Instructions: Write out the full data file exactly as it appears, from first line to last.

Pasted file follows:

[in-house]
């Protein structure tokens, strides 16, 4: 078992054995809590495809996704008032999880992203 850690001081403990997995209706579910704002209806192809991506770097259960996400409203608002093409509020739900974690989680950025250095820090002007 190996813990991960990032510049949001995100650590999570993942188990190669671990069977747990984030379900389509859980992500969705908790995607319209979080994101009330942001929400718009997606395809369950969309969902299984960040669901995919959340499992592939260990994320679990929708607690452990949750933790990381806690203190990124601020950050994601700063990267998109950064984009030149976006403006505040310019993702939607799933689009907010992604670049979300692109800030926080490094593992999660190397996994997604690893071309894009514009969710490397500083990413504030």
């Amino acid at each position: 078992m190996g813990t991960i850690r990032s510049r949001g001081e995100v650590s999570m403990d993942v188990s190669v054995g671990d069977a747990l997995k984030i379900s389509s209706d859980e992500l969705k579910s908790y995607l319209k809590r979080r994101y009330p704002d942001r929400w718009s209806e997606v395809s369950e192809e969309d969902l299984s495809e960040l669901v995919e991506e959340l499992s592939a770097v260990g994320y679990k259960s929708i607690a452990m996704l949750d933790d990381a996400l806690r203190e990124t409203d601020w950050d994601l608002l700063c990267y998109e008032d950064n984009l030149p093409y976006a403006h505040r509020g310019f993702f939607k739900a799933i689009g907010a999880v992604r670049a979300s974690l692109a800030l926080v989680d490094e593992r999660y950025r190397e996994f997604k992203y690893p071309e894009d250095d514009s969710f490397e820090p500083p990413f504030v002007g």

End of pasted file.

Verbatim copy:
[in-house]
């Protein structure tokens, strides 16, 4: 078992054995809590495809996704008032999880992203 850690001081403990997995209706579910704002209806192809991506770097259960996400409203608002093409509020739900974690989680950025250095820090002007 190996813990991960990032510049949001995100650590999570993942188990190669671990069977747990984030379900389509859980992500969705908790995607319209979080994101009330942001929400718009997606395809369950969309969902299984960040669901995919959340499992592939260990994320679990929708607690452990949750933790990381806690203190990124601020950050994601700063990267998109950064984009030149976006403006505040310019993702939607799933689009907010992604670049979300692109800030926080490094593992999660190397996994997604690893071309894009514009969710490397500083990413504030």
């Amino acid at each position: 078992m190996g813990t991960i850690r990032s510049r949001g001081e995100v650590s999570m403990d993942v188990s190669v054995g671990d069977a747990l997995k984030i379900s389509s209706d859980e992500l969705k579910s908790y995607l319209k809590r979080r994101y009330p704002d942001r929400w718009s209806e997606v395809s369950e192809e969309d969902l299984s495809e960040l669901v995919e991506e959340l499992s592939a770097v260990g994320y679990k259960s929708i607690a452990m996704l949750d933790d990381a996400l806690r203190e990124t409203d601020w950050d994601l608002l700063c990267y998109e008032d950064n984009l030149p093409y976006a403006h505040r509020g310019f993702f939607k739900a799933i689009g907010a999880v992604r670049a979300s974690l692109a800030l926080v989680d490094e593992r999660y950025r190397e996994f997604k992203y690893p071309e894009d250095d514009s969710f490397e820090p500083p990413f504030v002007g």